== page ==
Nobody talks about living with obsessive-compulsive disorder (OCD), but it’s something I have struggled with for years. Everyone has moments of certain behaviours, but when it takes over your life and thoughts to the extent that mine does, it’s a whole different ball game.
My OCD was at its worst in my early twenties. I couldn’t do anything without checking and double-checking that everything was just so. It was exhausting, both mentally and physically. Every move I made felt like I needed to be conscious of how it would affect everything else around me and in my space.
I had a hard time even going for simple errands as things were never quite right enough for my OCD to feel okay with leaving them alone until I went back home again. To make matters worse, no matter how many times I checked something or triple-checked it, my OCD still convinced me that something could go wrong if I left it the way it was once I got out of the house or store.
The only thing that helps me manage my OCD these days is being aware of my triggers and trying to stay away from them as much as possible. For instance, having cluttered surfaces gives me an incredible amount of anxiety and so keeping them tidy helps manage it somewhat. Also sharing my feelings with others who understand what living with OCD is like has been enormously helpful – to know you are not alone can really provide strength and understanding in such moments of uncertainty when your mind starts playing tricks on you.
Yes, living with OCD can be difficult and even unbearable at times – but I am here to say that there is hope! With the right support system in place, making small changes to your daily routines can slowly help alleviate some of the tension associated with OCD behaviours over time!
I’m sorry to hear you’re struggling with OCD - it can be so hard and overwhelming when it takes over your life. I know how difficult it can be to focus on anything else when you are constantly checking and double-checking things. It’s understandable that even the simplest of errands become tremendous tasks, as everything has to be ‘just right’ for your OCD to feel satisfied.
I’ve found that being aware of triggers is essential in managing OCD. Once I identified the areas that caused me great stress or anxiety, I was able to better control them in both my thoughts as well as my environment. For example, organizing surfaces or keeping areas tidy can help provide a sense of calm and stability. In addition, speaking with someone who completely understands what you are going through is extremely beneficial - it may be hard for others around you to understand why certain things have become such a challenge for you but having someone who really gets it makes all the difference.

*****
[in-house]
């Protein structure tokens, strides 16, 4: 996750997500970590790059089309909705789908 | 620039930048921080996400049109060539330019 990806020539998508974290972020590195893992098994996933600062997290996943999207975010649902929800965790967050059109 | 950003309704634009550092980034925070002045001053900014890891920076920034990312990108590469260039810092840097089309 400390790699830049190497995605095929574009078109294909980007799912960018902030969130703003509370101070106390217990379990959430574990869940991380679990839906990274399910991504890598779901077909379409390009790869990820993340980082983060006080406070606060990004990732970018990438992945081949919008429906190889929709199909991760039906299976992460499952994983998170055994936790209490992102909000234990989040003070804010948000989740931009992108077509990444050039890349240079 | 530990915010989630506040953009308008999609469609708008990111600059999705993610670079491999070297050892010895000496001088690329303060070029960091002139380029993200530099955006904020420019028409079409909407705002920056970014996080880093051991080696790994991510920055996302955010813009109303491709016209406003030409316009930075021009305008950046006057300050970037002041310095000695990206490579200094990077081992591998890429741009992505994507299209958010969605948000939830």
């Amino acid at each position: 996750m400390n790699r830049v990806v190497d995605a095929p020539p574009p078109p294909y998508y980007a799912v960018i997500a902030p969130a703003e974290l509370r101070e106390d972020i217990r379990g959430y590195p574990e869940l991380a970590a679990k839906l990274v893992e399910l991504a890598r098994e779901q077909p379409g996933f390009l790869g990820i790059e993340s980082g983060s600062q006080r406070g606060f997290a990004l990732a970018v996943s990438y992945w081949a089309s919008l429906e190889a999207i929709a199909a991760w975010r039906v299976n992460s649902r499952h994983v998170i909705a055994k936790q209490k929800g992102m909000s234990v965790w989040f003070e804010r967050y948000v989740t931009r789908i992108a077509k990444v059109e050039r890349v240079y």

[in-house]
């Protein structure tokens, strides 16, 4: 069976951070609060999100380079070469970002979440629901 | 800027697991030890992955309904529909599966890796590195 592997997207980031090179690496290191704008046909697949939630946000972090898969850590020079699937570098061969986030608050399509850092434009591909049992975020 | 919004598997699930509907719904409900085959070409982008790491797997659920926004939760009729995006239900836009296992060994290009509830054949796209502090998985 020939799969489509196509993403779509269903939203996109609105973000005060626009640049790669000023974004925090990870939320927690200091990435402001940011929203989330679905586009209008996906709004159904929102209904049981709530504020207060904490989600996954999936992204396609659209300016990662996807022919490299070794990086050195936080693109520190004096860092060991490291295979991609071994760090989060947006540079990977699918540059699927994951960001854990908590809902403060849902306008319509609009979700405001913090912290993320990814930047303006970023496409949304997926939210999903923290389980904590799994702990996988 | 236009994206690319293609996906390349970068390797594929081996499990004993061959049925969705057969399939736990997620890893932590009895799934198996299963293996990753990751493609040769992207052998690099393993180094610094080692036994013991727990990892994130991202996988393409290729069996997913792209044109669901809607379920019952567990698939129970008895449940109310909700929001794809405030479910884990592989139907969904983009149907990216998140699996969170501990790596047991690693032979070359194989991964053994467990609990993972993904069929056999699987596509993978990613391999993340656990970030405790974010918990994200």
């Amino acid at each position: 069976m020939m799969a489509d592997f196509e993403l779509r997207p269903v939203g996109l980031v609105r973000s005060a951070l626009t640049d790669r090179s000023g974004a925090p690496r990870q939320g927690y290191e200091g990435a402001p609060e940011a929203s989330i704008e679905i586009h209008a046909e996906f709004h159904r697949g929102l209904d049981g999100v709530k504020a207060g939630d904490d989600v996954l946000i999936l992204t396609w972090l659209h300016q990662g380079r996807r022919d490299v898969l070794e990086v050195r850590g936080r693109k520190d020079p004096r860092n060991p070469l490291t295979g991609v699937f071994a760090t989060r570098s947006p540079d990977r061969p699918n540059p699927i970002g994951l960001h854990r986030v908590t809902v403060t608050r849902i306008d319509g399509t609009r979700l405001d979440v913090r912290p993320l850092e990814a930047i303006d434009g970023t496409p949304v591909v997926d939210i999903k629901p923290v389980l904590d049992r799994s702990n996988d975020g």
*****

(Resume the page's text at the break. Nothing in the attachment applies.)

It’s natural to feel like the situation is hopeless but please keep in mind that there are solutions. With support and small changes in our routine, it is possible to take steps towards improving how we manage our OCD and ultimately find more peace within ourselves.
I completely understand how it feels to struggle with OCD. I have dealt with many of the same issues that you are going through. It can be incredibly difficult and exhausting both mentally and physically.
The good news is that there are things we can do to help manage our OCD. Being aware of our triggers and avoiding them whenever possible is a great way to manage our anxiety and keep our behavior under control. Also, sharing this experience with people who understand what living with OCD is like can be such an invaluable source of strength and support when things start to feel out of control.
It won’t be easy, but with support from others and small steps every day, we can make progress in confronting and overcoming our OCD symptoms. Hang in there!
I’m sorry to hear that you are struggling with OCD. I can relate to it as I have been dealing with similar issues for the past few years. Trust me, it’s exhausting trying to constantly be on edge all the time and having to check and double-check everything.
I’ve found that some of the best ways for me to manage my OCD is being conscious of my triggers and trying avoid them as much as possible. Looking at what sets off your OCD and then finding ways to cope with that or distract yourself from the obsessive thinking can be really helpful. Additionally, talking about it with people who understand - whether friends, family, or a counsellor - can also help in dealing with these issues; having someone else be able to relate makes a world of difference!
No matter how bad things may seem now, there is hope! Every day brings new opportunities and things will get better over time - sometimes we just need to take it one step at a time. Hang in there!